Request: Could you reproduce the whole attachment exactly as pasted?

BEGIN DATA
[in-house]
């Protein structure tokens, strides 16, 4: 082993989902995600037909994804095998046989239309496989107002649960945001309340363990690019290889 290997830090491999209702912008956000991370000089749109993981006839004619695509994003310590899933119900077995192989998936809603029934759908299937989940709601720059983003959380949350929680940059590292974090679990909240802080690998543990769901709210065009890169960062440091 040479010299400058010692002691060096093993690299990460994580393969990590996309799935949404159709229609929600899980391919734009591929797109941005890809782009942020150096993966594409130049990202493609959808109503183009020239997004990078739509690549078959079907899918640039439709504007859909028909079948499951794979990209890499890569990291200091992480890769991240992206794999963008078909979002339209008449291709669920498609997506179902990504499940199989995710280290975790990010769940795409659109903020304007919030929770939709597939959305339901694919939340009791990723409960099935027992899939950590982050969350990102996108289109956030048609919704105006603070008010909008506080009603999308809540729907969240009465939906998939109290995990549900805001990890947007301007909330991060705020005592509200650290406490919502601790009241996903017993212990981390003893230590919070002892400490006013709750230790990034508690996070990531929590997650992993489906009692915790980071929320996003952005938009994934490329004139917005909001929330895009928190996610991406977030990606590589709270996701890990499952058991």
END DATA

[in-house]
């Protein structure tokens, strides 16, 4: 082993989902995600037909994804095998046989239309496989107002649960945001309340363990690019290889 290997830090491999209702912008956000991370000089749109993981006839004619695509994003310590899933119900077995192989998936809603029934759908299937989940709601720059983003959380949350929680940059590292974090679990909240802080690998543990769901709210065009890169960062440091 040479010299400058010692002691060096093993690299990460994580393969990590996309799935949404159709229609929600899980391919734009591929797109941005890809782009942020150096993966594409130049990202493609959808109503183009020239997004990078739509690549078959079907899918640039439709504007859909028909079948499951794979990209890499890569990291200091992480890769991240992206794999963008078909979002339209008449291709669920498609997506179902990504499940199989995710280290975790990010769940795409659109903020304007919030929770939709597939959305339901694919939340009791990723409960099935027992899939950590982050969350990102996108289109956030048609919704105006603070008010909008506080009603999308809540729907969240009465939906998939109290995990549900805001990890947007301007909330991060705020005592509200650290406490919502601790009241996903017993212990981390003893230590919070002892400490006013709750230790990034508690996070990531929590997650992993489906009692915790980071929320996003952005938009994934490329004139917005909001929330895009928190996610991406977030990606590589709270996701890990499952058991």